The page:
Acting Essex County Prosecutor Robert D. Laurino announced today the arraignments of two Essex County men who were indicted on charges arising from deadly fires in buildings that were allegedly illegally occupied.
Eugene Alverna, 63, of West Orange was charged with two counts of second degree violation of the Uniform Fire Safety Act and the Uniform Fire Code by unlawfully renting out units in the basement of 123 University Place in Irvington on Jan. 18, 2009. Two people — Pierre R. Cimeuo and Innocent Francois Zavie – died in the fire.
The indictment alleges that Alverna knowingly violated provisions of the Uniform Fire Safety Act and the Uniform Fire Code, recklessly causing the deaths of the two men who were unable to escape the fire. Alverna pleaded not guilty when he was arraigned before the Honorable Ronald Wigler. Bail was set by Judge Wigler at $50,000.
Miguel Chuquirima, 32, of Kearny is also charged with second and third degree violations of the Uniform Fire Safety Act and Uniform Fire Code arising from an early morning fire on Dec. 25, 2009 in a building he owned located at 25 Pacific Street in Newark. One occupant of the basement building, Juan Dejesus Teodoro, died in the fire. Another occupant, Alejandro Cosme, was seriously injured.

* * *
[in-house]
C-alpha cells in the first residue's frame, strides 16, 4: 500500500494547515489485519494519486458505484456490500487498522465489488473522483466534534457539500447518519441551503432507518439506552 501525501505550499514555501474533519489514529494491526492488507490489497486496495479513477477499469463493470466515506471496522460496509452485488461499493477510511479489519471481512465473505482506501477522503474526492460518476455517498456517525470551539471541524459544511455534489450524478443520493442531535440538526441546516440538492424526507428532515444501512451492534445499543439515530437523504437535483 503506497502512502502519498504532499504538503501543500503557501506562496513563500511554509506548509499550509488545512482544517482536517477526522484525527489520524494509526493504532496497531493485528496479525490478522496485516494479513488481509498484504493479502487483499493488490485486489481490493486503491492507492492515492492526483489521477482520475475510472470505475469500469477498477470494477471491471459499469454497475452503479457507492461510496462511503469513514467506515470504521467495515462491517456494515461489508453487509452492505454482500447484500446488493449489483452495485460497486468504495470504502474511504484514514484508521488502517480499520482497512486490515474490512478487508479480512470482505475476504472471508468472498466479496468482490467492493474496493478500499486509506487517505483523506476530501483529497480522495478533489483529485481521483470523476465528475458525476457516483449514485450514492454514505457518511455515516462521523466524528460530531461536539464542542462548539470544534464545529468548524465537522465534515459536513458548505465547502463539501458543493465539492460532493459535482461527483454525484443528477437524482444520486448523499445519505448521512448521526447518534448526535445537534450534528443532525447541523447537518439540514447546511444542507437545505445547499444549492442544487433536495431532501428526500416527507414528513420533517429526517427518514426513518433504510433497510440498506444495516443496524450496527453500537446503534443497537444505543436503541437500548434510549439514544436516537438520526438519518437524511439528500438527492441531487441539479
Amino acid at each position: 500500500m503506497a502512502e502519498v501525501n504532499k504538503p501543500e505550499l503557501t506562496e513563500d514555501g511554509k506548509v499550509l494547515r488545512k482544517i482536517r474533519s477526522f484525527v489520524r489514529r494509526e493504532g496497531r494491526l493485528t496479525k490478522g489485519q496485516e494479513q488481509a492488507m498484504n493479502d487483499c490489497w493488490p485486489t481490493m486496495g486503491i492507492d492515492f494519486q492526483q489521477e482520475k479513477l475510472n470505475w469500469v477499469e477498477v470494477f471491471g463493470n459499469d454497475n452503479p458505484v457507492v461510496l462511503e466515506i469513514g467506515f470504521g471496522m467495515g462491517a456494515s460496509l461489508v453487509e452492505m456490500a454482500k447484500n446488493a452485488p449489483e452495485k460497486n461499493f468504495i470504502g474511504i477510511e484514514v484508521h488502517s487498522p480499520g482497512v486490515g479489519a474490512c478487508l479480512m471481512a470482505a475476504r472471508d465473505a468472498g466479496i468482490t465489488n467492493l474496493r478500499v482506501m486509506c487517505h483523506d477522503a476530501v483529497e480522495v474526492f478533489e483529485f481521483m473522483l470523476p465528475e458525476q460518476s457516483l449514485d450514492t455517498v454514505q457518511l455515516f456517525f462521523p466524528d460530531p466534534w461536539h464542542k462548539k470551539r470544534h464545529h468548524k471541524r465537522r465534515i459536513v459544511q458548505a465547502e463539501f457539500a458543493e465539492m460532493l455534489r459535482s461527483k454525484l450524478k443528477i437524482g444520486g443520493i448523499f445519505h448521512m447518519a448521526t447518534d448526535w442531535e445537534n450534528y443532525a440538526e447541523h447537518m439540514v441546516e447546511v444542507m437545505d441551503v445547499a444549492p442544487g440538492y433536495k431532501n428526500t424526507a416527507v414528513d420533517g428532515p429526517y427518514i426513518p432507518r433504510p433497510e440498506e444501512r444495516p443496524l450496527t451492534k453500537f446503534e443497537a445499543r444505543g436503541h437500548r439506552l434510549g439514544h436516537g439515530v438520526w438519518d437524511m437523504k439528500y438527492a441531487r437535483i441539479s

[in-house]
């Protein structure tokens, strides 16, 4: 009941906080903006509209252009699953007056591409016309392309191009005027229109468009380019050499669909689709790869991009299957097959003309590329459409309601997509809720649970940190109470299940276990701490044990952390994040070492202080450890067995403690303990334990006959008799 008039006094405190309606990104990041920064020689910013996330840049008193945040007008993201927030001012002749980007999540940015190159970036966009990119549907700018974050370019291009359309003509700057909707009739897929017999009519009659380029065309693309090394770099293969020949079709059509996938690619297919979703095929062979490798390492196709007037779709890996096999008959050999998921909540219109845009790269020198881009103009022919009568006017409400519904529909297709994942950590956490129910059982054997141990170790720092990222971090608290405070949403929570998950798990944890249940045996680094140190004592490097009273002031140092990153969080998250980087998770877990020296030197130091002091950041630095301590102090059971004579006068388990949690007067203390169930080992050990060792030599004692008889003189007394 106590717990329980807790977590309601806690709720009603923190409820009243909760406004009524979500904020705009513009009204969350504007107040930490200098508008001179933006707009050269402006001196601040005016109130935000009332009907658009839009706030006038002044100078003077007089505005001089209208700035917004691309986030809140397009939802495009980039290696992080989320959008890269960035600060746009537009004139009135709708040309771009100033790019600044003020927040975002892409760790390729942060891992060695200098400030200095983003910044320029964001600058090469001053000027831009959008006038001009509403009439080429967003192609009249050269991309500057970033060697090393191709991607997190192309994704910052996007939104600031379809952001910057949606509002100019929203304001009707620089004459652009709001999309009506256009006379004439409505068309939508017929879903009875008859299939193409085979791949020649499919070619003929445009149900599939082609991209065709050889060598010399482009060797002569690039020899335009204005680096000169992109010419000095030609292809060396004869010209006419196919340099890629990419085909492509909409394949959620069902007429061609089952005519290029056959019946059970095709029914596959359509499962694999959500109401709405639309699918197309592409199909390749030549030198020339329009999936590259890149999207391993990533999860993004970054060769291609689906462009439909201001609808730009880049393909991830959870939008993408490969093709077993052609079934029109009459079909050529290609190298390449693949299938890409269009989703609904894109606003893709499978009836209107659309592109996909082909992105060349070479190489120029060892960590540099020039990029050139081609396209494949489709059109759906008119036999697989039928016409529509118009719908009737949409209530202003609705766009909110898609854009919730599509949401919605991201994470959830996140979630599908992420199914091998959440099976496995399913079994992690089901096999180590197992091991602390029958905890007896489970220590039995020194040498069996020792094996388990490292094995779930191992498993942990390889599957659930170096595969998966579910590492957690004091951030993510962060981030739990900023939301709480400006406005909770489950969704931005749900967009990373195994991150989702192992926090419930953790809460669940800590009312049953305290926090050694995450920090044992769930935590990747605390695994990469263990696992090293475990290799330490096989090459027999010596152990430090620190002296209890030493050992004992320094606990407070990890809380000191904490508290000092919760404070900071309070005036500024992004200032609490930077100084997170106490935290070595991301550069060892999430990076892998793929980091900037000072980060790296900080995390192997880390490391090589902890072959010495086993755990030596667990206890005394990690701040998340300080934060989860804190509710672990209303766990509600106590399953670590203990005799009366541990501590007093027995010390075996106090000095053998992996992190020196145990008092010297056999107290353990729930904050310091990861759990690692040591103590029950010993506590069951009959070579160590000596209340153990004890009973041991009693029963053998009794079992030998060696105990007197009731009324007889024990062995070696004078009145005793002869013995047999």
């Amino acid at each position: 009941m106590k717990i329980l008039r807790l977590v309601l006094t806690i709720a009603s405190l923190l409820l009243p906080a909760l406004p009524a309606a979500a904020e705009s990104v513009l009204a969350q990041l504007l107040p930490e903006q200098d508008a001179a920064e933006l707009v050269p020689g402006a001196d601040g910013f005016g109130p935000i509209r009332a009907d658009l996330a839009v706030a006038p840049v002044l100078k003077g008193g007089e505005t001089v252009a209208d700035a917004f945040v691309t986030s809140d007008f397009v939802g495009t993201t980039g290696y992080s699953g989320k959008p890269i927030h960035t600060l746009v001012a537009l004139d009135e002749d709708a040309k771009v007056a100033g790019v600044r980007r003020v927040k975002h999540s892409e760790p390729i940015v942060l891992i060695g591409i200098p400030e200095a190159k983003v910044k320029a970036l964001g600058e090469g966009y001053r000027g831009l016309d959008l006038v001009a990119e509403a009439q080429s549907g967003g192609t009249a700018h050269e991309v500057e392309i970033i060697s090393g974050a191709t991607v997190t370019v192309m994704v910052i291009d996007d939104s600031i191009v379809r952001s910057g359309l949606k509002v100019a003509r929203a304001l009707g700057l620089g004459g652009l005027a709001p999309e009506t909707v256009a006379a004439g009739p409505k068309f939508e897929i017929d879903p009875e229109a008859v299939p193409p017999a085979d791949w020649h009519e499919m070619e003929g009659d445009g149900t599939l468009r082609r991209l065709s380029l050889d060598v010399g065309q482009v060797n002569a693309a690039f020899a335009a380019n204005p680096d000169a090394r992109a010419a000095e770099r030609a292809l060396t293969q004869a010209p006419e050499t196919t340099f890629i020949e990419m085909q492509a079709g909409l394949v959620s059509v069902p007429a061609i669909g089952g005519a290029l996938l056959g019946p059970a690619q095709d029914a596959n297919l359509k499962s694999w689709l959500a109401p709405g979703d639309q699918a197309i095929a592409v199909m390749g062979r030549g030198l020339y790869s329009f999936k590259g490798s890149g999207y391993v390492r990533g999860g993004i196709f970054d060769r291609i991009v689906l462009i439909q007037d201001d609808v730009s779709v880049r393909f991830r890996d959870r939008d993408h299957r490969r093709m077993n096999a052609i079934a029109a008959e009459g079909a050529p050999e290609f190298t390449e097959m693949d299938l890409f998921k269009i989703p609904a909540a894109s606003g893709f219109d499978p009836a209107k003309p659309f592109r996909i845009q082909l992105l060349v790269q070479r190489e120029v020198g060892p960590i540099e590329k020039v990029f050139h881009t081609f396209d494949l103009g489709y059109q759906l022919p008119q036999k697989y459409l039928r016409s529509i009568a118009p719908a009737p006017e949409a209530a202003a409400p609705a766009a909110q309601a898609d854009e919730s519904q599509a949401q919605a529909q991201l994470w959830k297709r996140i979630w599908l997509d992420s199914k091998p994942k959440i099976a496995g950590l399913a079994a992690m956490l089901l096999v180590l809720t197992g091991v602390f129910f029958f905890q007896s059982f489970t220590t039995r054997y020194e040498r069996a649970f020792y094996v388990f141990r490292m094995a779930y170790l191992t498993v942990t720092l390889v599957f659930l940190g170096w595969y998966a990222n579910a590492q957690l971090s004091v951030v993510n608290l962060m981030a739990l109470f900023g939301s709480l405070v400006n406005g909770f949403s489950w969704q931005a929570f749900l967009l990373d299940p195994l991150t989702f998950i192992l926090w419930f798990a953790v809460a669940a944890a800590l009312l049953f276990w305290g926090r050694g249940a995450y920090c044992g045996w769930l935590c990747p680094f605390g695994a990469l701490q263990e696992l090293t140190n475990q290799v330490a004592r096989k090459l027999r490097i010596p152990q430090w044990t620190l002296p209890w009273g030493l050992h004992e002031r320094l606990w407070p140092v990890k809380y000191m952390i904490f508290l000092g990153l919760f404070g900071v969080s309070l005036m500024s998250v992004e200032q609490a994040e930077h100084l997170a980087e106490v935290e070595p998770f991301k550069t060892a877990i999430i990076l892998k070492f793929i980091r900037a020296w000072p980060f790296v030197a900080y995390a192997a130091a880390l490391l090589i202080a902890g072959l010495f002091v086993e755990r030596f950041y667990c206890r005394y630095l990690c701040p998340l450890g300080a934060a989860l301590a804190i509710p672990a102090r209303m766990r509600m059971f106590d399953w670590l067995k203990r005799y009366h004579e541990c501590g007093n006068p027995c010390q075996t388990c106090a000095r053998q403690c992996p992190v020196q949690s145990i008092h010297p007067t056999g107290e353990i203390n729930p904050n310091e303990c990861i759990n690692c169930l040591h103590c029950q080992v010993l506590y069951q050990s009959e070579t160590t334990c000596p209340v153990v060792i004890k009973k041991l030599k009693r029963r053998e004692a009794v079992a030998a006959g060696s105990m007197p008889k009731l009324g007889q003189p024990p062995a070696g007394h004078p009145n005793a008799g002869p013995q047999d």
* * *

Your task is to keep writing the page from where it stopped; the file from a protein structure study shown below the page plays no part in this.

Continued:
Chuquirima also pleaded not guilty. The Honorable Sherry Hutchins-Henderson set bail for Chuquirima at $25,000.
Both defendants are due back in court on Jan. 7, 2011 for a status conference before the respective judges.
Acting Prosecutor Laurino credited members of the Essex County Prosecutor’s Arson Task Force, the Irvington Fire Department, and the Newark Fire Department Arson Squad with investigating these matters.
Acting Prosecutor Laurino noted that tragedies of this type occur far too often because important fire safety measures, such as hard-wired smoke detectors and a secondary means of egress, are lacking in illegal living quarters, especially in basements.
Assistant Prosecutor Jeffrey R. Cartwright, director of the Essex County Prosecutor’s Office Arson Task Force, cautioned building owners not to rent out housing units that do not fully comply with New Jersey’s requirements of registration and inspection.
“There are laws and regulations in New Jersey that are in place to protect the public, the tenants of buildings and firefighters from the hazards of fire. If these laws are ignored, and tragedy strikes, then building owners may face criminal prosecution,” Cartwright said.
If found guilty, Alverna faces up to twenty years in prison; Chiquirima faces up to fifteen years.
These charges are merely accusations. All defendants are presumed innocent unless or until they are found guilty beyond a reasonable doubt in a court of law.